Discovering the island of San Giorgio Maggiore in Venice, what to see and how to reach itUnknown places & works
Discovering the island of San Giorgio Maggiore in Venice, what to see and how to reach it
One of you may have had the chance to photograph, while travelling in Venice, the marvelous panorama in front of the historic St Mark’s Square and noticed, standing out in sunlit St Mark’s Bay, the islands of Giudecca and San Giorgio Maggiore.
The island of San Giorgio Maggiore is the smaller of the two and is just a few tens of meters from the Giudecca Island: it is a magical and silent place, far from the tourist routes, and with a charm that has been untouched since it was founded in the 10th century when the Benedictine monks built the first convent with an adjacent church.
Don't let you deceive by the small size of the island because, in reality, it is a small and precious treasure rich in history, art and culture ... but once you get to the island of San Giorgio in Venice, what to see?
Our advice is to start your visit from the Basilica, built entirely in Renaissance style to a design by the great master Palladio towards the end of the 16th century. Not to be missed is the imposing high altar by Girolamo Campagna and the two great works by Tintoretto: the ‘Last Supper’ and the ‘Raccolta della Manna’. Also, of great artistic value, is the painting ‘Virgin with Child and Saints’ by Sebastiano Ricci, considered one of the masterpieces of San Giorgio Maggiore.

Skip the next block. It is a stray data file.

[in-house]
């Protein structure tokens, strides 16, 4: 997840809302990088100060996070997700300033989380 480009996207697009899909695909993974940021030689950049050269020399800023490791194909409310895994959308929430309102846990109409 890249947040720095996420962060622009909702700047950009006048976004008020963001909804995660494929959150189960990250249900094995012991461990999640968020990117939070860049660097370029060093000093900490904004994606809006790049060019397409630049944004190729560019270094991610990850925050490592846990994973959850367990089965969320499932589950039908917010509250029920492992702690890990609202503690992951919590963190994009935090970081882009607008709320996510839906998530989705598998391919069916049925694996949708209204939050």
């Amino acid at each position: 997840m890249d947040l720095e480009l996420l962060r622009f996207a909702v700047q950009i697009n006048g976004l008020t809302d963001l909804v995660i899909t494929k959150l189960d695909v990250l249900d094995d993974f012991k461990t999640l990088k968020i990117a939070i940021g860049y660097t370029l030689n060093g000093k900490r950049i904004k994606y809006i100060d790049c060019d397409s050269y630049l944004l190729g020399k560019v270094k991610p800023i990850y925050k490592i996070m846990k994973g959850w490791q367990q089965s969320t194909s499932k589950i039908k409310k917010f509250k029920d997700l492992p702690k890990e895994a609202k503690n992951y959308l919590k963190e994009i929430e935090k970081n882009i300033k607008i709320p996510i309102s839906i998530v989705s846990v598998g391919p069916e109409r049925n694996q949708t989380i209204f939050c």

If you have been to the top of the bell tower of St Mark to admire the fabulous view of Venice from above, you cannot fail to also climb the bell tower of this incredible island. From the belfry you can enjoy a breathtaking and unusual view of the city and its lagoon in total tranquility. The current bell tower, 75 meters high, dates back to 1791 and was built in the style of the St Mark’s tower.
Definitely worthwhile is a visit to the former Benedictine convent, now home to the renowned Cini Foundation which hosts numerous exhibitions, events and concerts. The back of the two cloisters was started by Andrea Palladio and completed by Baldassarre Longhena. The monumental complex of the Cini Foundation is accessible through interesting guided tours available every day of the week: you can admire the Palladian cloister and cenacle, the Staircase and the Longhena Library, the Borges labyrinth, the Cypress Woods and many other hidden places!
How to reach this island rich in history, art and spirituality? Obviously by vaporetto! Buy your ticket for Venetian public transport online and enjoy the journey: line 2 from Piazzale Roma, from the train station or from San Marco - stop 'San Zaccaria'.
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